These are more efficient than gas because they are super dense
Average energy expended to generate ion pair = 3-5 eV. (34 eV in gas detector) higher detection efficiency
= better energy resolution
What's the utility of using compound semiconductors over pure semiconductors.
overcome need for elaborate cooling
How do scintillation crystals work?
Primary photon interacts with NaI (compton or photoelectric effect) resulting in release of a primary compton or photoelectric electron. These electrons travel short distances in the crystal and excite additonal electrons. These 2ndary electrons m...
Primary photon interacts with NaI (compton or photoelectric effect) resulting in release of a primary compton or photoelectric electron. These electrons travel short distances in the crystal and excite additonal electrons. These 2ndary electrons migrate to sites of impurity (activation centers) and releasing a burst of scintillation photons with characteristic energies
What's the big problem with NaI crystal?
It's hygroscopic: usually transparent but looses transparency in response to water or humidity and becomes "yellowed" and decreases its efficiency.
What are the properties of a good crystal?
high density and atomic number = better efficiency
high light output=better resolution= smaller FWHM
Shorter scintillation decay=better resolution

deadtime= sum of physical deadtime and electronic deadtime
How does a photomultiplyer tube work?
for every 5 scintillation photons entering a PMT impacting the phtocathode, an electron is emitted. That electron is accelerated towards a dynode which releases 5 more electrons which are further acclerated to the next dynode etc. etc resulting in electron multiplication on the order of 1-10 million
What is a single channel analyzer?
Single channel analyzer (simple counting system) analyzes a single upper and lower threshold values (channels), if amplified signal falls within this range, it is counted.
Single channel analyzer (simple counting system) analyzes a single upper and lower threshold values (channels), if amplified signal falls within this range, it is counted.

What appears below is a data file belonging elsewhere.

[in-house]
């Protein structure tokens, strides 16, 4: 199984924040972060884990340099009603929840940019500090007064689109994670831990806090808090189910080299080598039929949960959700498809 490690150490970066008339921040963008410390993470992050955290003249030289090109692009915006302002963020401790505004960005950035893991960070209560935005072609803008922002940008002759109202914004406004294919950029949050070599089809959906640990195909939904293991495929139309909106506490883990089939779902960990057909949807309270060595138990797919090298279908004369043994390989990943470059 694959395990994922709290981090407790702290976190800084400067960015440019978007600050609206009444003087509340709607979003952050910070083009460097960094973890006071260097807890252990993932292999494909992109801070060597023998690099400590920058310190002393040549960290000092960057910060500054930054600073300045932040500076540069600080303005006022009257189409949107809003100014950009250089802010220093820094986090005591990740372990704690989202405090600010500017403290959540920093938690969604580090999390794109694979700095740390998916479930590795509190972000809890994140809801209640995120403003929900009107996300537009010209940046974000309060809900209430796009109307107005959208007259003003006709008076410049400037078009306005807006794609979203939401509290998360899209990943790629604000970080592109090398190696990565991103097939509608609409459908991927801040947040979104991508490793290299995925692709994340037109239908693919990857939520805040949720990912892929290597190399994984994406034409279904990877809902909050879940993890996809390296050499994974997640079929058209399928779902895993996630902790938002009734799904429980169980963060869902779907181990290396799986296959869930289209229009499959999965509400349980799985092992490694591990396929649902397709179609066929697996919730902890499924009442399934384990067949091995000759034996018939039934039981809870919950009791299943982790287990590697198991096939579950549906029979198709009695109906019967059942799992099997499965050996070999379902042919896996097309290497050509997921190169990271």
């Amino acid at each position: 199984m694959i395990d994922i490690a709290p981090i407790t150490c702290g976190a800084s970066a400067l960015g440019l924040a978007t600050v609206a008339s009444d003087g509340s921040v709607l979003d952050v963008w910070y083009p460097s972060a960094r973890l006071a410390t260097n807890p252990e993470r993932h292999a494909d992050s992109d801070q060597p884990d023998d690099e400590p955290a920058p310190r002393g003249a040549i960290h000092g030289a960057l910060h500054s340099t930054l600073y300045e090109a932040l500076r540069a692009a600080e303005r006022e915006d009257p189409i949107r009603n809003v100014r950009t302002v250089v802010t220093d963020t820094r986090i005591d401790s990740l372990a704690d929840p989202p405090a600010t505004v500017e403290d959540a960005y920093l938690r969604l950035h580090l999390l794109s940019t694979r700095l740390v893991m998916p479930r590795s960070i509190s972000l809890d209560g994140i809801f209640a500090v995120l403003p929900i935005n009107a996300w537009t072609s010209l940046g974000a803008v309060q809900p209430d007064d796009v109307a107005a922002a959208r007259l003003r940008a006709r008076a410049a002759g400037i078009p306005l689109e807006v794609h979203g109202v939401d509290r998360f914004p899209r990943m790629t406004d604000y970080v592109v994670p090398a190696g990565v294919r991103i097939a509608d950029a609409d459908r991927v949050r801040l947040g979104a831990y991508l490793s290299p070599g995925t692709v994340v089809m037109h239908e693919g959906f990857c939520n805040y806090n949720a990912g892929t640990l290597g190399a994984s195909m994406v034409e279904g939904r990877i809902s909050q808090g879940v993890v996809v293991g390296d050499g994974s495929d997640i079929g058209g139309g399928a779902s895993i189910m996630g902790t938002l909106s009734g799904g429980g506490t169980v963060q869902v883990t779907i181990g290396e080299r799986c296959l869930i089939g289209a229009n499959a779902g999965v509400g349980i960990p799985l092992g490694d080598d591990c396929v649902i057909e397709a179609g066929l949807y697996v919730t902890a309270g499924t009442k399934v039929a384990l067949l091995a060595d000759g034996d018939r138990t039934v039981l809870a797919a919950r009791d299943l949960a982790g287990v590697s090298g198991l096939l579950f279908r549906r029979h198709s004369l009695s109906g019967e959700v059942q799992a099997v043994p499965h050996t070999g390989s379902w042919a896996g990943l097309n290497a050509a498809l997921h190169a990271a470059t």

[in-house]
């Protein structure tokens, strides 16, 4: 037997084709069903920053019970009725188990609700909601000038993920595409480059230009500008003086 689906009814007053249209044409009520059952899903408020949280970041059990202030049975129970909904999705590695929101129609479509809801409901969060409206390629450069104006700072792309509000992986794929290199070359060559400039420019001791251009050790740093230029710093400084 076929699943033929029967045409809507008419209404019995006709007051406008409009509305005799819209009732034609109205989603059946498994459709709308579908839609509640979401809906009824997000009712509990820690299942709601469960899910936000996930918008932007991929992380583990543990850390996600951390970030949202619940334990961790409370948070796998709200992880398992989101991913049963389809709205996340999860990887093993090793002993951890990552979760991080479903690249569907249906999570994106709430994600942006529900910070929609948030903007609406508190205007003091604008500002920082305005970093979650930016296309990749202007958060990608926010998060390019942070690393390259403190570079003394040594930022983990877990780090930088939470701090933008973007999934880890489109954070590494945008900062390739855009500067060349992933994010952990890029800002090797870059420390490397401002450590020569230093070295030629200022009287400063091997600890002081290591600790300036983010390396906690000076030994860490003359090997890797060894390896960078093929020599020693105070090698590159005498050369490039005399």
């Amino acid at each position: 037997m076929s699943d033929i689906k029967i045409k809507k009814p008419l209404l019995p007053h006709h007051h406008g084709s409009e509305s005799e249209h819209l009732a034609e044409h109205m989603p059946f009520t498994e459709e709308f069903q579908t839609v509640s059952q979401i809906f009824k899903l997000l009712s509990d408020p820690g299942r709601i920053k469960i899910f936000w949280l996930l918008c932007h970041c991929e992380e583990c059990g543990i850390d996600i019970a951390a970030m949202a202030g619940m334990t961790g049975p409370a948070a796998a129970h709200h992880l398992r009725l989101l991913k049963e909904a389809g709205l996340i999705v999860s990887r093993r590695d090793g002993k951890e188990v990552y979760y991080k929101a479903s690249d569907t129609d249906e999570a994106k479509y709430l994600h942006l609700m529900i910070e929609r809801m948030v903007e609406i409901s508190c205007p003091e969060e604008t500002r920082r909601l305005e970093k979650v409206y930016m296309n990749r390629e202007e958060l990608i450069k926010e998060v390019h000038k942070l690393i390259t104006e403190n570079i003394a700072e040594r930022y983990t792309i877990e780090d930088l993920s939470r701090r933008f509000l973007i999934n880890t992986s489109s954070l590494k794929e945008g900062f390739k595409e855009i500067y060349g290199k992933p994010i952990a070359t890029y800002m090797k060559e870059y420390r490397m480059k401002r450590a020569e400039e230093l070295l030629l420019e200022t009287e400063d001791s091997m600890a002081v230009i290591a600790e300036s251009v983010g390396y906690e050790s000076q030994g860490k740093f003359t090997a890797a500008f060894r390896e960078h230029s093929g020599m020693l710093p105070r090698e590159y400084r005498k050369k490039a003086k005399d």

What is a multi channel analyzer
Multi channel analyzer (spectrometer) = analyzes multiple channels and separates them into histogram
Multi channel analyzer (spectrometer) = analyzes multiple channels and separates them into histogram
What is coincidence detection? What kind of imaging do we see this principle employed?
2 detectors which sense photons and determine if they occured within a short time interval (coincidence window). if occurs within the window they are said to have occurred simultaneously

PET imaging- annihilation
How do thermoluminescent (TLD) Dosimeters work?
How do optically-stimulated (OSL) dosimeters work?
TLD's are scintillation crystal that trap and store energy in the conduction band. After being heated, the electrons fall back to the valence band and emit photons proportional to amount of exposed radiation. Need to be "erased" before next use by heating in oven (aka annealing)

OSL's (AlO3) work the same way except they are read out by shining a green light instead of heating. Added benefit of being able to be read multiple times
Other types of dosimeters?
Real time digital dosimeter and film badge dosimeter
How frequently should radiation contamination surveys be conducted in areas where unsealed radioactive sources have been handled?

What devices are used?
daily

Ionization and G-M detectors
QA: How frequently do survey meters need to be calibrated?
Annually and after any repair
done at 1/3 and 2/3 of the full activity scale of instrument
QA: How frequently must a survey meter zero-level be calibrated to zero
daily
battery operated meters should have batteries checked daily
QA: how frequently must the efficiency, and energy resolution of a well counter be checked?

How about background reading and constancy test?
Installation, annually and after repair

Daily
QA: How frequently is a dose calibrator's accuracy checked?

How about constancy testing?
installation, annually and after repair

Daily
QA: How is Dose Calibrator Linearity measured? WHen should it be measured?
Decay Method- take Tc99m and let it decay and measure over 3-4 days for linearity measurement
Attenuator Sleeve Method- place Tc99m in a cylinder of concentric attenuators and measure

Installation, QUARTERLY, and after repair
QA: When should the energy resolution of the thyroid probe be evaluated?

When should pulse height analyzer and constancy be checked?
annually

Daily
QA: For intra-operative Probes when should constancy be checked?
Before each use

everything else follows thyroid probe protocol
QA: What are the acceptable limits of QA testing?
+/- 5%